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  • joshlyn

    god thank you and no wise thout is like the mameth no longer in or on this planet or so it seems but realy i was on the pelcan bay site warden gives his phote his home phone his work phone and oh yes how to get to his home when he is at work and when he is at home is it just me or is that like saying to the inmates hay when you get out the shu come find me we can go out for dinner LOL like umm news fash dumm warden had it comeing lol or dose lol like you want billy to drop by to thank you for the 20 years you held him in the shu oh ya he loves you realy wants to have dinner with you warden lol then take you to a back street and shoot your ass or the show where they show you the lay out and conpleet specs of thare shu well bet so former inmates just wached that lockup show lol fuck tailing the bus he going to tell his frend how to brake the shu instead lol like sens WTF WTF use your brains lol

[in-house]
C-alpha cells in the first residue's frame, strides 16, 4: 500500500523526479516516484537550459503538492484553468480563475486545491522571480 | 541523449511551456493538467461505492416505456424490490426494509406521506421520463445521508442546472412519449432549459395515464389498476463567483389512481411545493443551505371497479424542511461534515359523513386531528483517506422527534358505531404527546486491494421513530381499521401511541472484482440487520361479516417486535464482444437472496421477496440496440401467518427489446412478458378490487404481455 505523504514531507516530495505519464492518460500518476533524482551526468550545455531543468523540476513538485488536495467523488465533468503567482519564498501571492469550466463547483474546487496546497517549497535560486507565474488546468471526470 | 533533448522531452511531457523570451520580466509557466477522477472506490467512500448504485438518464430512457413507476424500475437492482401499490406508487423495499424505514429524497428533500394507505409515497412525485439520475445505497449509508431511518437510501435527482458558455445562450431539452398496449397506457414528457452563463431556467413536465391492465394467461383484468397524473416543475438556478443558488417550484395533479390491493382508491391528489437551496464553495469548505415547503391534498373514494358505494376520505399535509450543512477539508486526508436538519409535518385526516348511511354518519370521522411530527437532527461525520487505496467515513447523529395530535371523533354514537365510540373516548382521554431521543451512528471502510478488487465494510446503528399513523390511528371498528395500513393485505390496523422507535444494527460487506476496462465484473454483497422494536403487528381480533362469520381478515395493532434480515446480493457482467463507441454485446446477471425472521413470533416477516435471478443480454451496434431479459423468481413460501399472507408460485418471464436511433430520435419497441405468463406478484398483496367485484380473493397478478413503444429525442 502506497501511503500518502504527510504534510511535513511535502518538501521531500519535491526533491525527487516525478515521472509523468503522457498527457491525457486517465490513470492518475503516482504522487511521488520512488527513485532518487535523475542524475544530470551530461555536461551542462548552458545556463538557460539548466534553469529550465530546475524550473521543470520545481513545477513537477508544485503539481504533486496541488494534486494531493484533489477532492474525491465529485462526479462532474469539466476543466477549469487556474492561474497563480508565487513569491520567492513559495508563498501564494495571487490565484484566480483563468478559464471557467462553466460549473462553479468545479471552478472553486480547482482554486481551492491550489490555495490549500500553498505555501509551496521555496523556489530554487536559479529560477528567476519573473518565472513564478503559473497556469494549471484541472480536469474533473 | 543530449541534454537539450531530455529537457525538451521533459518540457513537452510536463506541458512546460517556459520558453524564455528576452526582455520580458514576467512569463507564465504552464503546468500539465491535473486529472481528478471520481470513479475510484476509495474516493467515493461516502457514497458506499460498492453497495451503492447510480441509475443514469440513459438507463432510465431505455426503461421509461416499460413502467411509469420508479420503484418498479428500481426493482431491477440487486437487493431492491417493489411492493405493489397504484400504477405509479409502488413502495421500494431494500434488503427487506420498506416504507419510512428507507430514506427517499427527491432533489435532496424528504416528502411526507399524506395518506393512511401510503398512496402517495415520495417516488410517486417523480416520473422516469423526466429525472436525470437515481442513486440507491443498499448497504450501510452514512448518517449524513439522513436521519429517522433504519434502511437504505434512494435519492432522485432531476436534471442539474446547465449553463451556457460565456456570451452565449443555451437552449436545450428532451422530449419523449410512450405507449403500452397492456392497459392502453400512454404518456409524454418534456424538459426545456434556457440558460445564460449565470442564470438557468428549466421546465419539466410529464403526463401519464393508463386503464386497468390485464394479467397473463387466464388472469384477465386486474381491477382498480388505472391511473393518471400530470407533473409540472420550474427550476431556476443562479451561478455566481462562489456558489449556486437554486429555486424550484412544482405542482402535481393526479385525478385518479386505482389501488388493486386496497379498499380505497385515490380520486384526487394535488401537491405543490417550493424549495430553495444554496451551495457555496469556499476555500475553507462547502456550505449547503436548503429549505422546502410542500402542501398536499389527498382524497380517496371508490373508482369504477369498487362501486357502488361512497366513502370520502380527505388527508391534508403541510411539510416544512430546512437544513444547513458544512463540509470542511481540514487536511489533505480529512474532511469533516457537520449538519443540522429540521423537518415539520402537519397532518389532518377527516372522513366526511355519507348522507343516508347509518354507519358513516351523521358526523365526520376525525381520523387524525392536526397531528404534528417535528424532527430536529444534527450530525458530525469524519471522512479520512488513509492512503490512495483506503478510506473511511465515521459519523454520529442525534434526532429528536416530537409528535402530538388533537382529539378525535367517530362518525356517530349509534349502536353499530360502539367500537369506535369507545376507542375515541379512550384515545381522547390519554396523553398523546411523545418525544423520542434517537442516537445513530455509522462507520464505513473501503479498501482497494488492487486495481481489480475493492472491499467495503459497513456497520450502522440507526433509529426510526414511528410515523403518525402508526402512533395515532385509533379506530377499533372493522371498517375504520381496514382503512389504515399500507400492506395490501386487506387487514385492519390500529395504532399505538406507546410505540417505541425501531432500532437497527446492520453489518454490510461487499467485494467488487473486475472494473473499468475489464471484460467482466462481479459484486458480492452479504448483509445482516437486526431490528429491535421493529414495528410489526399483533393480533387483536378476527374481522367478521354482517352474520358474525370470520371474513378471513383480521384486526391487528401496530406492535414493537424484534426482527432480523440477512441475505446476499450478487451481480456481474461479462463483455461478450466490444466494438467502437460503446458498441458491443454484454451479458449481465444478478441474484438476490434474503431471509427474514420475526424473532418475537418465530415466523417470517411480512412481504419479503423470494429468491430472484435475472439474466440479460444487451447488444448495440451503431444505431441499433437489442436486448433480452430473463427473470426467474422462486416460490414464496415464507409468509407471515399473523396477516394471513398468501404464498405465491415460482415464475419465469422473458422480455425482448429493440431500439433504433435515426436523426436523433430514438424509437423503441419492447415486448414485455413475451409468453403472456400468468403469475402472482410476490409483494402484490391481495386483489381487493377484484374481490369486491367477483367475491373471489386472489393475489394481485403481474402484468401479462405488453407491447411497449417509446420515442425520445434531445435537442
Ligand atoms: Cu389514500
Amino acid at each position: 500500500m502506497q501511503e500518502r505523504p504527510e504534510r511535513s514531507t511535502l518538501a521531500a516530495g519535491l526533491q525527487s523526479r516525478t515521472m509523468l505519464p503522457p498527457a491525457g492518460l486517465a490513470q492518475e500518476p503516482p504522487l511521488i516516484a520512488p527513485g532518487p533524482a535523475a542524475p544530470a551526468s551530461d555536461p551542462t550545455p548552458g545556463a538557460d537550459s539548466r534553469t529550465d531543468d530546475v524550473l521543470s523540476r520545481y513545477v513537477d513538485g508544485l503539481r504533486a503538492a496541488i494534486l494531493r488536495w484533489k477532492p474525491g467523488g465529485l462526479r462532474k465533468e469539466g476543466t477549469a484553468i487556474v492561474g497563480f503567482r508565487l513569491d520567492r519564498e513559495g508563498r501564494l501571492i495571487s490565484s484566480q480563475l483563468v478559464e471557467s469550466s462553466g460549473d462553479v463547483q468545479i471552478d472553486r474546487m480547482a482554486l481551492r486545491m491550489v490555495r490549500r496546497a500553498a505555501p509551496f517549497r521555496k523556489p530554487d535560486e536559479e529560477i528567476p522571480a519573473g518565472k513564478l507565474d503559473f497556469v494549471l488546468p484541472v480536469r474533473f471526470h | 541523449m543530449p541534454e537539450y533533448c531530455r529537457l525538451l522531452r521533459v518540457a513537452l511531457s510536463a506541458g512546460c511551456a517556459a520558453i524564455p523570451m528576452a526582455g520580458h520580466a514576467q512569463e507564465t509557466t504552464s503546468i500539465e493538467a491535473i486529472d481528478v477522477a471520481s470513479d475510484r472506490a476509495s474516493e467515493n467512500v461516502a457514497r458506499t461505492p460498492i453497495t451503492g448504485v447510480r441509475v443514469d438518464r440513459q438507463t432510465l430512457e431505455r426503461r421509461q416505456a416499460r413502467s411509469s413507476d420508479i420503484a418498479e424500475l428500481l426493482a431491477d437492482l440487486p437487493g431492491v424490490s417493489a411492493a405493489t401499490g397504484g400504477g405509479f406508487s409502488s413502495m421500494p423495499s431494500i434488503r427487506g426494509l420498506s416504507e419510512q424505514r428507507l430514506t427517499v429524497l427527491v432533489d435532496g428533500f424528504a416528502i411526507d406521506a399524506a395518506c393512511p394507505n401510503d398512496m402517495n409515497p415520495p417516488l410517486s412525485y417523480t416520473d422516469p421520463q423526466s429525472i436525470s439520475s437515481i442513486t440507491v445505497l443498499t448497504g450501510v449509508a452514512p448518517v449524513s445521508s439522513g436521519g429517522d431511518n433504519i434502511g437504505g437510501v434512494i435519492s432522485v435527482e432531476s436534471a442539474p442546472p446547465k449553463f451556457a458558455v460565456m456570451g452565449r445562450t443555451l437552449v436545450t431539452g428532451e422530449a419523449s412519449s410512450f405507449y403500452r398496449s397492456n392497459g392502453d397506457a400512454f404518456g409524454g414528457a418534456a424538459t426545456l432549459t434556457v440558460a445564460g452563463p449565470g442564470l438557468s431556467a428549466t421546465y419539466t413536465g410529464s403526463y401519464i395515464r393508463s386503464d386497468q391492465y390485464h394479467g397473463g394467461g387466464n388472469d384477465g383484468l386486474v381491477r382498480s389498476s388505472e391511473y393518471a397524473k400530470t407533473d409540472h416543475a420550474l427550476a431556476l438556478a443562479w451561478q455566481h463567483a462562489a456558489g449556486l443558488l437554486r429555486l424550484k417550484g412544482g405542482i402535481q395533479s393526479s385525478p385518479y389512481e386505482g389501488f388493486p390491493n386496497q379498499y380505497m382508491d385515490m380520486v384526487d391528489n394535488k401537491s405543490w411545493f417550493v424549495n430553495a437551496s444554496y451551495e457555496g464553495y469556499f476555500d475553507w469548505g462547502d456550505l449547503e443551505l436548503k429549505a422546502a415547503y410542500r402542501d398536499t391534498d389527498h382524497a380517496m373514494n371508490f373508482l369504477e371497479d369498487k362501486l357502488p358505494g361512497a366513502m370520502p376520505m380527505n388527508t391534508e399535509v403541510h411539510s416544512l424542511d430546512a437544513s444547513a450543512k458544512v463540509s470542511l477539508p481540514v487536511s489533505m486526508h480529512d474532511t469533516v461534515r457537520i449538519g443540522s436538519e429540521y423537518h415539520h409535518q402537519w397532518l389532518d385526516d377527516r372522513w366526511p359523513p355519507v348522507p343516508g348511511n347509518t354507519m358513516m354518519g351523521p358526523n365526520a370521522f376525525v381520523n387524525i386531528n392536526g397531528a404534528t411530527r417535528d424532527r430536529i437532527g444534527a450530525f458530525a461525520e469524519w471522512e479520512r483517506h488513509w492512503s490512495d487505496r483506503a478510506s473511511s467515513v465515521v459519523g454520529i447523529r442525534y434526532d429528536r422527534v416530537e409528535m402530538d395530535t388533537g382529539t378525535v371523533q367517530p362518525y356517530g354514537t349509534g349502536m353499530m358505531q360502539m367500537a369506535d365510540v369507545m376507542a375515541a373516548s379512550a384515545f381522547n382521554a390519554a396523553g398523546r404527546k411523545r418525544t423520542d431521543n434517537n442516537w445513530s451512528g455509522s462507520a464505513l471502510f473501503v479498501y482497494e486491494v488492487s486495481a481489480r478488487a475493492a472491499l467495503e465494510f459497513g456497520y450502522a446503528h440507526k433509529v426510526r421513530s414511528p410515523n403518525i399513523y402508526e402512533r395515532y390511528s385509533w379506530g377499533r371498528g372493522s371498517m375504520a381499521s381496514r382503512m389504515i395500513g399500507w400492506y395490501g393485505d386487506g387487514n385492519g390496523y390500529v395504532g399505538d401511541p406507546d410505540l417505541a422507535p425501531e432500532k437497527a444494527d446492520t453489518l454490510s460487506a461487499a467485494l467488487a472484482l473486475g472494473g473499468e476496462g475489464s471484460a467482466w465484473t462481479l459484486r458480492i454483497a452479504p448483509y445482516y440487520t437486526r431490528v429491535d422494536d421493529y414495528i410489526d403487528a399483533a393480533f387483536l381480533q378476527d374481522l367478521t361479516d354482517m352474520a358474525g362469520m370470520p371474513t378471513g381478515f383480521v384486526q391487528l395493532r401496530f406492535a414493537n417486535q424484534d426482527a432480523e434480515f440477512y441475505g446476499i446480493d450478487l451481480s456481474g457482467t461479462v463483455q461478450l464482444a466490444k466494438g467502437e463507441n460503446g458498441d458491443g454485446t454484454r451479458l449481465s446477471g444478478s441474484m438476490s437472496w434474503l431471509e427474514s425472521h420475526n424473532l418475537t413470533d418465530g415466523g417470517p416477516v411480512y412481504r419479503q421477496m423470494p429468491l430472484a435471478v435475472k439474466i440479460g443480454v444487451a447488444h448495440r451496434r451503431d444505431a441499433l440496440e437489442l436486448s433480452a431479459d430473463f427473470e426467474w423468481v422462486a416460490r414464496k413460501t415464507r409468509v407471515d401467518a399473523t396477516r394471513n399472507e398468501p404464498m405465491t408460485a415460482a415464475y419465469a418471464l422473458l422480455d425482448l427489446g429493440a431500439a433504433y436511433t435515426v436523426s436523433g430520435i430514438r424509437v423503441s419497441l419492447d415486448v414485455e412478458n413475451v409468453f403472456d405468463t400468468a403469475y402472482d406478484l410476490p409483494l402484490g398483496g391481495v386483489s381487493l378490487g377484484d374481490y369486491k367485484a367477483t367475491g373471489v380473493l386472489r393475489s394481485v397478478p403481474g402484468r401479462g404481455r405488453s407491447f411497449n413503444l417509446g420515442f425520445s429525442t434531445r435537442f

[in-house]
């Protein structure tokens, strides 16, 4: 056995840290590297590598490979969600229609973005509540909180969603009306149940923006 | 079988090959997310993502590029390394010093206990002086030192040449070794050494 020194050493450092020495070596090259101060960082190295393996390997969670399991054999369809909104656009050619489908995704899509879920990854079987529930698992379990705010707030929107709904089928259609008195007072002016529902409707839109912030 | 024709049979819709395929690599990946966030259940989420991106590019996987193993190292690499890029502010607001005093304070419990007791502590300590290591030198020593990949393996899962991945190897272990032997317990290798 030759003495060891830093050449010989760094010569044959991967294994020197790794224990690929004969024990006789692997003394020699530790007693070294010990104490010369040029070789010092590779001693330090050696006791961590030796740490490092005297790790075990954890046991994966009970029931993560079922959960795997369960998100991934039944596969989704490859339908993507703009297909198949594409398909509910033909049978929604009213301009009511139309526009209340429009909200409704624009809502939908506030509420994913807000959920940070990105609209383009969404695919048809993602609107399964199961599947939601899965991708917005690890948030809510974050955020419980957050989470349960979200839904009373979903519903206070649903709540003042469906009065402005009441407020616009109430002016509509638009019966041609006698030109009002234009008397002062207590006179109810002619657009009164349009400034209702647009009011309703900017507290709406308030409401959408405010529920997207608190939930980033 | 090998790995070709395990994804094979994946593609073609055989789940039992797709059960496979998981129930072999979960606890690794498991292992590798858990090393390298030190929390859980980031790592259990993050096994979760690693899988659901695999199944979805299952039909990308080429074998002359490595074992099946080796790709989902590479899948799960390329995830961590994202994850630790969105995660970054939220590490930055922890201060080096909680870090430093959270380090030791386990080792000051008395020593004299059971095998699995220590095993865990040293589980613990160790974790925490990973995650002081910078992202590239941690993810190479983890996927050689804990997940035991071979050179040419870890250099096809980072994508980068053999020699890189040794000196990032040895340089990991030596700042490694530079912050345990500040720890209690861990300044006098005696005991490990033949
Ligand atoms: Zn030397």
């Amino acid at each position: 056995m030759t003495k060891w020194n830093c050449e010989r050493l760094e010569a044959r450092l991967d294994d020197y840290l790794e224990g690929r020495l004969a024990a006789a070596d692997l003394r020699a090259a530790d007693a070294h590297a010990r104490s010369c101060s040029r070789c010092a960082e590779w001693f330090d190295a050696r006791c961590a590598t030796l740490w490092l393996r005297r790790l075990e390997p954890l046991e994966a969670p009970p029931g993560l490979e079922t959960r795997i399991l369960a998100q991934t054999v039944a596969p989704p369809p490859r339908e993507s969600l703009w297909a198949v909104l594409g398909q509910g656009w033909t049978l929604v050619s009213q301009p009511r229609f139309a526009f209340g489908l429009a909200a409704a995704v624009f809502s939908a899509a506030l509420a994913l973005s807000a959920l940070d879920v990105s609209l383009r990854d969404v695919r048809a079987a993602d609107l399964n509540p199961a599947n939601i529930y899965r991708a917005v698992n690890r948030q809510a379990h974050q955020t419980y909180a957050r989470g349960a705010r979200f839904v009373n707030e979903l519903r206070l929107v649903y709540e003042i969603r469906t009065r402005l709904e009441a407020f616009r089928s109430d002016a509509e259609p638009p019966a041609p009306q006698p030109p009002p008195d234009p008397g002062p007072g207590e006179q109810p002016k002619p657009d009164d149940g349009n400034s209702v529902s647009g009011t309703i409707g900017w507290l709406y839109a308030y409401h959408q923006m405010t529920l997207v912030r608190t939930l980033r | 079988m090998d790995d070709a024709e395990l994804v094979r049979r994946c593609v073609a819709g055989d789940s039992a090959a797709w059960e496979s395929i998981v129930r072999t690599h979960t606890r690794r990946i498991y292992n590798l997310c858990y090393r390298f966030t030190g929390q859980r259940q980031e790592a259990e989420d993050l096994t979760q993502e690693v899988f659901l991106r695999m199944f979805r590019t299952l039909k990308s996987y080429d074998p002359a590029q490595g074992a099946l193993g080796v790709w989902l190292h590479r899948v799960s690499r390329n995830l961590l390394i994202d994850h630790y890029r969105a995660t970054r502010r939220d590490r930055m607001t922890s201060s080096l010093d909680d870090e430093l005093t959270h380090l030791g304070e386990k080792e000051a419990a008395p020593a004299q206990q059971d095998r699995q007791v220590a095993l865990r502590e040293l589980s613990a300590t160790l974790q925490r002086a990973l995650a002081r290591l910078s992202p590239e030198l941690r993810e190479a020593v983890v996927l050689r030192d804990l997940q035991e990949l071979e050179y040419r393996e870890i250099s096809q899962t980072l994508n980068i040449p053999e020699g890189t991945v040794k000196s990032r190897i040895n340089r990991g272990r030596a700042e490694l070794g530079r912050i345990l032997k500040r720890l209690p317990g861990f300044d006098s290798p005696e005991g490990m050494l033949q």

• Alan

    To Sandi Meyer,
    I agree with much of your comment and you do sound like a compassionate person. I can also believe that you had a circle of coworkers who were likeminded. Now I am not going to make a religious argument here but have you ever watched the “Passion of Christ”? The point is that abuse of prisoners is timeless and has no borders. We have just taken it to a new level of late in this country.

    Read the sad history of such institutions as the Mississippi State Penitentiary, formerly called Parchman Farm, the Tucker State Prison Farm or Cummins State Prison Farm in Arkansas, the “White House at the Dozier School for juveniles in Florida and of course Angola Prison in Louisiana. I heard the first hand stories of inmates while I was down there in 1969-70.

    Now I can almost hear everyone thinking out loud well of course they were in the Deep South but I can also give you personal accounts of abuse in California.